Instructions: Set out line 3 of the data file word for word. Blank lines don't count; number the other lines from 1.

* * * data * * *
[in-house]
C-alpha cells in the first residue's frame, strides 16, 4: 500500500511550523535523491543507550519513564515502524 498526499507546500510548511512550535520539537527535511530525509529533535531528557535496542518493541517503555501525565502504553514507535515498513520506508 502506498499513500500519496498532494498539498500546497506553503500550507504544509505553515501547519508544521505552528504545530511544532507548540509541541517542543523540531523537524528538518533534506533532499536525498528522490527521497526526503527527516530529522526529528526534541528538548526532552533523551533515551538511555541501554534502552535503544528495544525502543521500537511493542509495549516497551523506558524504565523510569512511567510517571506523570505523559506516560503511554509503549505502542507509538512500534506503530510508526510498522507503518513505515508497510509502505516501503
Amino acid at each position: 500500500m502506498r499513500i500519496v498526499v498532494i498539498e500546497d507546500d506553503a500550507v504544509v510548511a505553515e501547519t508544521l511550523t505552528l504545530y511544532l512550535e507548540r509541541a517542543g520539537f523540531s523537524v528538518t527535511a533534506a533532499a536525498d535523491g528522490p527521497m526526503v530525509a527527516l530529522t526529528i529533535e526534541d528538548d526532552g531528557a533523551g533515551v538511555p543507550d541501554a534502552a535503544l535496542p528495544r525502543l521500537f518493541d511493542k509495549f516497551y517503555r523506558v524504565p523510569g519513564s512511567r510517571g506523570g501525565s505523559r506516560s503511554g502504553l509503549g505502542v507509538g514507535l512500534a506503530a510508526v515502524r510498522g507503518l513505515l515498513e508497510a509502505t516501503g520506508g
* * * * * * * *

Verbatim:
Amino acid at each position: 500500500m502506498r499513500i500519496v498526499v498532494i498539498e500546497d507546500d506553503a500550507v504544509v510548511a505553515e501547519t508544521l511550523t505552528l504545530y511544532l512550535e507548540r509541541a517542543g520539537f523540531s523537524v528538518t527535511a533534506a533532499a536525498d535523491g528522490p527521497m526526503v530525509a527527516l530529522t526529528i529533535e526534541d528538548d526532552g531528557a533523551g533515551v538511555p543507550d541501554a534502552a535503544l535496542p528495544r525502543l521500537f518493541d511493542k509495549f516497551y517503555r523506558v524504565p523510569g519513564s512511567r510517571g506523570g501525565s505523559r506516560s503511554g502504553l509503549g505502542v507509538g514507535l512500534a506503530a510508526v515502524r510498522g507503518l513505515l515498513e508497510a509502505t516501503g520506508g